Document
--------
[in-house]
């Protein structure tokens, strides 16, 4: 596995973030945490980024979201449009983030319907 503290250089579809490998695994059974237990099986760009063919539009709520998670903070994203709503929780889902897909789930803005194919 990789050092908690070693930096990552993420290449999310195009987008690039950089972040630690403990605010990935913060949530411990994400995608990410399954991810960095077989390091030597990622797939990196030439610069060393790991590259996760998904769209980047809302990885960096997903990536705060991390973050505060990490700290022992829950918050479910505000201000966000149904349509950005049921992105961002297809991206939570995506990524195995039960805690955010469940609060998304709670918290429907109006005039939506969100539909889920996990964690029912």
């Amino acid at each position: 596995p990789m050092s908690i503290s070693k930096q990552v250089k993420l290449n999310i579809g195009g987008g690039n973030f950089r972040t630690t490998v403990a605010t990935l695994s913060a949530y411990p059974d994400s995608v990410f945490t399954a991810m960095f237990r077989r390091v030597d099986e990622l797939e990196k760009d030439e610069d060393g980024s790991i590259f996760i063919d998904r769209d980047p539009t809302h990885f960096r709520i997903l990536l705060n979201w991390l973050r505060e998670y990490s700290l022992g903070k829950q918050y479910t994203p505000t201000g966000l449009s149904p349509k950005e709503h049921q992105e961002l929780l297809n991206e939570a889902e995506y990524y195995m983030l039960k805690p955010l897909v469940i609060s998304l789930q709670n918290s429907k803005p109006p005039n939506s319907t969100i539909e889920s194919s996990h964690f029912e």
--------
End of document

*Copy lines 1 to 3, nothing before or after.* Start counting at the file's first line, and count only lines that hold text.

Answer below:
[in-house]
């Protein structure tokens, strides 16, 4: 596995973030945490980024979201449009983030319907 503290250089579809490998695994059974237990099986760009063919539009709520998670903070994203709503929780889902897909789930803005194919 990789050092908690070693930096990552993420290449999310195009987008690039950089972040630690403990605010990935913060949530411990994400995608990410399954991810960095077989390091030597990622797939990196030439610069060393790991590259996760998904769209980047809302990885960096997903990536705060991390973050505060990490700290022992829950918050479910505000201000966000149904349509950005049921992105961002297809991206939570995506990524195995039960805690955010469940609060998304709670918290429907109006005039939506969100539909889920996990964690029912």
């Amino acid at each position: 596995p990789m050092s908690i503290s070693k930096q990552v250089k993420l290449n999310i579809g195009g987008g690039n973030f950089r972040t630690t490998v403990a605010t990935l695994s913060a949530y411990p059974d994400s995608v990410f945490t399954a991810m960095f237990r077989r390091v030597d099986e990622l797939e990196k760009d030439e610069d060393g980024s790991i590259f996760i063919d998904r769209d980047p539009t809302h990885f960096r709520i997903l990536l705060n979201w991390l973050r505060e998670y990490s700290l022992g903070k829950q918050y479910t994203p505000t201000g966000l449009s149904p349509k950005e709503h049921q992105e961002l929780l297809n991206e939570a889902e995506y990524y195995m983030l039960k805690p955010l897909v469940i609060s998304l789930q709670n918290s429907k803005p109006p005039n939506s319907t969100i539909e889920s194919s996990h964690f029912e």